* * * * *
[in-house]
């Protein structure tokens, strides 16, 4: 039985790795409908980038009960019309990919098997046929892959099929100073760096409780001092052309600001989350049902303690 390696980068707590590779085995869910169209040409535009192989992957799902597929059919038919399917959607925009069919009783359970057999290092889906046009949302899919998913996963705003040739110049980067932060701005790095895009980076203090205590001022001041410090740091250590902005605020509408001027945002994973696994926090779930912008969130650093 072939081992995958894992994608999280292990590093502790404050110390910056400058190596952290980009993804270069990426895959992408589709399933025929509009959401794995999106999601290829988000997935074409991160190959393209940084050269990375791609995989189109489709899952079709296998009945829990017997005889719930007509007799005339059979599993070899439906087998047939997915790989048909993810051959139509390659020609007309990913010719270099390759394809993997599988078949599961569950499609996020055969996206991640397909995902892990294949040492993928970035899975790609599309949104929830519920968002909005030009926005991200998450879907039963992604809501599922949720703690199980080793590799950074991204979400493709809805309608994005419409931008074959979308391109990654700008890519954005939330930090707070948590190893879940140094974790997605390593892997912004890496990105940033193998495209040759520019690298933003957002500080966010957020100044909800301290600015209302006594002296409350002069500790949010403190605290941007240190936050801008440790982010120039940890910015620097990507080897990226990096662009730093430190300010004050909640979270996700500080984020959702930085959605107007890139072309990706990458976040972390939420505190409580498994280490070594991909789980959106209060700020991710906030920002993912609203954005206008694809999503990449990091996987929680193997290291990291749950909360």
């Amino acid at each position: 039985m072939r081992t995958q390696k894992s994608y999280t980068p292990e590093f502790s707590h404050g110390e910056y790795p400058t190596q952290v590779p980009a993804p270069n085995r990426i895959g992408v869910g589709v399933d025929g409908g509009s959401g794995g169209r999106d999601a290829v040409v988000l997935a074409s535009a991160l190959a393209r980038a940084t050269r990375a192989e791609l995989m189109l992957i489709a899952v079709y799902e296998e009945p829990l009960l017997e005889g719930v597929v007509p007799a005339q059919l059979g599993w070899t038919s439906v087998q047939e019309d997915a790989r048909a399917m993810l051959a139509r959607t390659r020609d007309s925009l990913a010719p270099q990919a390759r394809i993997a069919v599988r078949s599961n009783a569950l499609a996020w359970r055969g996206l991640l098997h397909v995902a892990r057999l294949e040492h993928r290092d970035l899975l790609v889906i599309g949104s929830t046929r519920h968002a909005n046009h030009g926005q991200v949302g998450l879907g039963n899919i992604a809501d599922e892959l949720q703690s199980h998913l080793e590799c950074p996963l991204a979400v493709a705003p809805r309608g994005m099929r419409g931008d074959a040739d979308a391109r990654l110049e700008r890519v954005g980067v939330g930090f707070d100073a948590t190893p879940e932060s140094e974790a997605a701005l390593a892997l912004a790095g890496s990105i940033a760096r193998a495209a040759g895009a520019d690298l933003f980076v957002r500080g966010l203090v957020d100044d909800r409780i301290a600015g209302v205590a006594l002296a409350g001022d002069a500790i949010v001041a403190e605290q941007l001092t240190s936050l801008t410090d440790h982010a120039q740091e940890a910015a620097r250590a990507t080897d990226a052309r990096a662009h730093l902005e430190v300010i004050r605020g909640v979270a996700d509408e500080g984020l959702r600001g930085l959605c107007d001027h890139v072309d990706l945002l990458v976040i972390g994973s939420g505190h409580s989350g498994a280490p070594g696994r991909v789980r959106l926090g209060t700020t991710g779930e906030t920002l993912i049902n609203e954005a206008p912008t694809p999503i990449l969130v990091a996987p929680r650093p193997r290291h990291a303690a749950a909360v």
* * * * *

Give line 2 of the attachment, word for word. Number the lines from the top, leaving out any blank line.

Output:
């Protein structure tokens, strides 16, 4: 039985790795409908980038009960019309990919098997046929892959099929100073760096409780001092052309600001989350049902303690 390696980068707590590779085995869910169209040409535009192989992957799902597929059919038919399917959607925009069919009783359970057999290092889906046009949302899919998913996963705003040739110049980067932060701005790095895009980076203090205590001022001041410090740091250590902005605020509408001027945002994973696994926090779930912008969130650093 072939081992995958894992994608999280292990590093502790404050110390910056400058190596952290980009993804270069990426895959992408589709399933025929509009959401794995999106999601290829988000997935074409991160190959393209940084050269990375791609995989189109489709899952079709296998009945829990017997005889719930007509007799005339059979599993070899439906087998047939997915790989048909993810051959139509390659020609007309990913010719270099390759394809993997599988078949599961569950499609996020055969996206991640397909995902892990294949040492993928970035899975790609599309949104929830519920968002909005030009926005991200998450879907039963992604809501599922949720703690199980080793590799950074991204979400493709809805309608994005419409931008074959979308391109990654700008890519954005939330930090707070948590190893879940140094974790997605390593892997912004890496990105940033193998495209040759520019690298933003957002500080966010957020100044909800301290600015209302006594002296409350002069500790949010403190605290941007240190936050801008440790982010120039940890910015620097990507080897990226990096662009730093430190300010004050909640979270996700500080984020959702930085959605107007890139072309990706990458976040972390939420505190409580498994280490070594991909789980959106209060700020991710906030920002993912609203954005206008694809999503990449990091996987929680193997290291990291749950909360």